COP26: Verifying Glasgow`s CO2 emissions using ADMS-Urban and measurements
Verification of carbon dioxide emissions is essential to achieving Net Zero and 'keeping 1.5 alive'. Researchers from CERC, Cambridge University, and ACOEM have collaborated on a project to verify CO2 emissions across greater Glasgow by combining measurements and CERC's ADMS-Urban air pollution dispersion model. The ongoing study, using available traffic data and emissions factors, suggests that CO2 emissions from road traffic around the region could be underestimated by up to 20%. These methods could be applied to verify the effectiveness of Net Zero policies for other cities.
From June 2021, fifteen AQMesh pods taking measurements of CO2 and other pollutants at 1-minute resolution have been co-located with Scottish Air Quality Network reference monitors at sites in Glasgow City, West Dunbartonshire, Renfrewshire and South Lanarkshire. From September 2021, two LI-COR reference-grade instruments have also been measuring CO2 at 1-minute resolution at two sites. ADMS-Urban has been applied to calculate hourly CO2 concentrations at the measurement sites for the period of the measurements using NAEI gridded emissions and DfT traffic flows, and allowing for the effects of street canyons. Road emissions within 2km of each monitoring site have been modelled explicitly as road sources; other road emissions have been modelled as 1kmx1km gridded emissions. Hourly background CO2 has been calculated from hourly baselines of the 1-minute AQMesh measurements calculated by the University of Cambridge team.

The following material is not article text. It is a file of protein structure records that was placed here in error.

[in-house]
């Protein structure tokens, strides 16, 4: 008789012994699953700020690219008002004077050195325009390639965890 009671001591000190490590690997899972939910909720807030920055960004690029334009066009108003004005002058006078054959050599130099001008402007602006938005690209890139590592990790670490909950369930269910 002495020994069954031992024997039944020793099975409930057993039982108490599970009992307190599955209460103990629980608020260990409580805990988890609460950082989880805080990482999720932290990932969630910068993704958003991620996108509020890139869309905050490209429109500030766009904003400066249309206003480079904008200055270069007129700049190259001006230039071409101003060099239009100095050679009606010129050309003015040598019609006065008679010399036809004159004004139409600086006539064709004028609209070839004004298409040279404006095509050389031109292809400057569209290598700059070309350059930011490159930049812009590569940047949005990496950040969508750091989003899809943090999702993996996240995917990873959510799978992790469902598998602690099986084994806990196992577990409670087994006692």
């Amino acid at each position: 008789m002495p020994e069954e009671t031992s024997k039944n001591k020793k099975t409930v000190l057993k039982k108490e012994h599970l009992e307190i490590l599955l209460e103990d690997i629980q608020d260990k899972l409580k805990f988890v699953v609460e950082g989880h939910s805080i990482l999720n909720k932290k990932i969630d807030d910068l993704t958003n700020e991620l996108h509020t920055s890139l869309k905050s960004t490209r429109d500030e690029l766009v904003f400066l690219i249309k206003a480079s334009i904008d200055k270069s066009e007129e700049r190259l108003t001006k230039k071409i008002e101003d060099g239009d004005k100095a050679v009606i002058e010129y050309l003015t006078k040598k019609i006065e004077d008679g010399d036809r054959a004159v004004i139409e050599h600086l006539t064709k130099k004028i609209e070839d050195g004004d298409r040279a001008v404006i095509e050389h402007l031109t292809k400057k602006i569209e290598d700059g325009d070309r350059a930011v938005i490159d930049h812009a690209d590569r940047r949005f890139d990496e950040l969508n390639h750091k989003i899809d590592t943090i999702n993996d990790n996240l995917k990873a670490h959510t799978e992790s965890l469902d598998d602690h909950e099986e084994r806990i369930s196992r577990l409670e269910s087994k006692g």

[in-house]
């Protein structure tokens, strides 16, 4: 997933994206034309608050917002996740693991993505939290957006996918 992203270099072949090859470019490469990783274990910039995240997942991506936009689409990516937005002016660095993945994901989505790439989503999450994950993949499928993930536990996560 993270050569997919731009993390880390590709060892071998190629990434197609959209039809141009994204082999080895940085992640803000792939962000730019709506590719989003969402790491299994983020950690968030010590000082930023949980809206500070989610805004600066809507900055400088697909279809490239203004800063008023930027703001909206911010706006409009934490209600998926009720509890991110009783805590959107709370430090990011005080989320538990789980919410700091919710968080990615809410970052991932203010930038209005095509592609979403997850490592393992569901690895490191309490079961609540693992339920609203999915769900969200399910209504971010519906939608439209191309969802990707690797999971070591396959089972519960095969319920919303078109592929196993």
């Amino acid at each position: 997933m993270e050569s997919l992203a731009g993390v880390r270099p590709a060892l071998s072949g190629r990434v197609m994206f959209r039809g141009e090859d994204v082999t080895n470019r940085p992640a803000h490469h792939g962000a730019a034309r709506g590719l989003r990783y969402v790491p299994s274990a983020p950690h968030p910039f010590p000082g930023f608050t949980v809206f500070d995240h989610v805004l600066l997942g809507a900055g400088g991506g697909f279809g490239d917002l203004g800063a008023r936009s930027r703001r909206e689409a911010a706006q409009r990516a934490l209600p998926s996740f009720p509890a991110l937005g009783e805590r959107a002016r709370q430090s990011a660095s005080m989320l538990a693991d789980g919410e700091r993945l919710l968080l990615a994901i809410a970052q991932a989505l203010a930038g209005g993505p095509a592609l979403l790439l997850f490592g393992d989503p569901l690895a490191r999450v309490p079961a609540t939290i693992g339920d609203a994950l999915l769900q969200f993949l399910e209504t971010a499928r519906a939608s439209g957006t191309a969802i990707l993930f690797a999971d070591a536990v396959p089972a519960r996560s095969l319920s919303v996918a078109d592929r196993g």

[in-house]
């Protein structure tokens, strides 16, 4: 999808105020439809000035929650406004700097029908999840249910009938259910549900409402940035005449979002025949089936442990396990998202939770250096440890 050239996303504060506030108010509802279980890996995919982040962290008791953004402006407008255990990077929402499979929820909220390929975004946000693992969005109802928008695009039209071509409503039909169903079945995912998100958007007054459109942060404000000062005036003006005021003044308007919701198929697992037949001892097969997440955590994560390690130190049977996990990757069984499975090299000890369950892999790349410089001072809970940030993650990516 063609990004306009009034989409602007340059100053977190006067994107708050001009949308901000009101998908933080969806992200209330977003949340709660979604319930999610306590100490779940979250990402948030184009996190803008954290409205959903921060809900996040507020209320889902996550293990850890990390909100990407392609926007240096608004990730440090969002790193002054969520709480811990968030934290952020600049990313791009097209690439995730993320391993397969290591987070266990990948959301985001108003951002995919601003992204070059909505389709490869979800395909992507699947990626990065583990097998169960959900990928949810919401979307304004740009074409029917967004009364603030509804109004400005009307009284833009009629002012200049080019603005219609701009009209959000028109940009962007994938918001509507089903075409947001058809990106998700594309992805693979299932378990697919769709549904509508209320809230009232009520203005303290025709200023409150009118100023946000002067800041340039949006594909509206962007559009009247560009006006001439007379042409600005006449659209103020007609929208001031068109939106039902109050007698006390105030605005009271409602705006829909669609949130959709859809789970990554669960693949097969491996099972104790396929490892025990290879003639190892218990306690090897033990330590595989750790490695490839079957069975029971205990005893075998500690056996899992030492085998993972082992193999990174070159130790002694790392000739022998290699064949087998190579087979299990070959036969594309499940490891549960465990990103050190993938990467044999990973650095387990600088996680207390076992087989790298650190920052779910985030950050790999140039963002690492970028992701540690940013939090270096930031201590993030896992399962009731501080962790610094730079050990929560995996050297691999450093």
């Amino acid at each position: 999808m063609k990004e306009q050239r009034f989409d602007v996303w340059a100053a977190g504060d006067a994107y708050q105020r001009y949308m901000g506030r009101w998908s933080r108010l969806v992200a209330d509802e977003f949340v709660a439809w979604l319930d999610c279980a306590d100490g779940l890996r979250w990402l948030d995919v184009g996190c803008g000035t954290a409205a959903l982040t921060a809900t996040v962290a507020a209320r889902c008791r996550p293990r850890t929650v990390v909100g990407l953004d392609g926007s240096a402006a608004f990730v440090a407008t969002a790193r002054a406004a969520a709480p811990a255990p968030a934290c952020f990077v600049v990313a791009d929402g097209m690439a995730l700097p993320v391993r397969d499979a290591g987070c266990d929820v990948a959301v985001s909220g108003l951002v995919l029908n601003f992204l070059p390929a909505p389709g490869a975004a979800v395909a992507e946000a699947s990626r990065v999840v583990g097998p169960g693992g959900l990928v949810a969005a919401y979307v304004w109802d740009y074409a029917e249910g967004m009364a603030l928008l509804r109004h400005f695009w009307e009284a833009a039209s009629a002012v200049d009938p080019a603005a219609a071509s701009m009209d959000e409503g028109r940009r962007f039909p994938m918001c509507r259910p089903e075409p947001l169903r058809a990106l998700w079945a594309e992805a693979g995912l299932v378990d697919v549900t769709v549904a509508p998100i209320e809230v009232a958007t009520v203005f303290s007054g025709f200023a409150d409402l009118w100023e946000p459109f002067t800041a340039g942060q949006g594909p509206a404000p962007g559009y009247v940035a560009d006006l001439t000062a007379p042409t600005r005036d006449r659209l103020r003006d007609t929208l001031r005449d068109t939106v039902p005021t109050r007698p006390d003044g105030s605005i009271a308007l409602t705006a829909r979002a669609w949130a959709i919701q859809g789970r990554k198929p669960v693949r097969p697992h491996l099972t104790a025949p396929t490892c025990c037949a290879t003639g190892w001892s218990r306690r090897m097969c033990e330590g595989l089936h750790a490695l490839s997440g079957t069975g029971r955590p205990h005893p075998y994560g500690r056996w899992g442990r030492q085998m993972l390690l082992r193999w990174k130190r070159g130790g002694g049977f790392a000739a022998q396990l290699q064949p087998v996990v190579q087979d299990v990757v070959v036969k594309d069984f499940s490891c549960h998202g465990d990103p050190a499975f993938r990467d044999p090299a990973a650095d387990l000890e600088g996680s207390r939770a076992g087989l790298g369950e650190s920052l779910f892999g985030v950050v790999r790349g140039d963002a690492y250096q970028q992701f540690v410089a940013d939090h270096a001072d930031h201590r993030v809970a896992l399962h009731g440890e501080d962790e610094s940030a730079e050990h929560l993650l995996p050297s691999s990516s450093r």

CERC researchers have applied Bayesian based inversion techniques to combine hourly modelled CO2 concentrations from ADMS-Urban with hourly averaged AQMesh and LI-COR CO2 measurements (top figure). The technique allows for the differences in uncertainties between low-cost sensors and reference monitors, for the uncertainties of the emissions from each source and for correlations between source emissions. The differences between the original and inversion-verified emissions (bottom figure) provide an indication of the accuracy of the original emissions inventory.
The project is funded by NERC and the Scottish Government.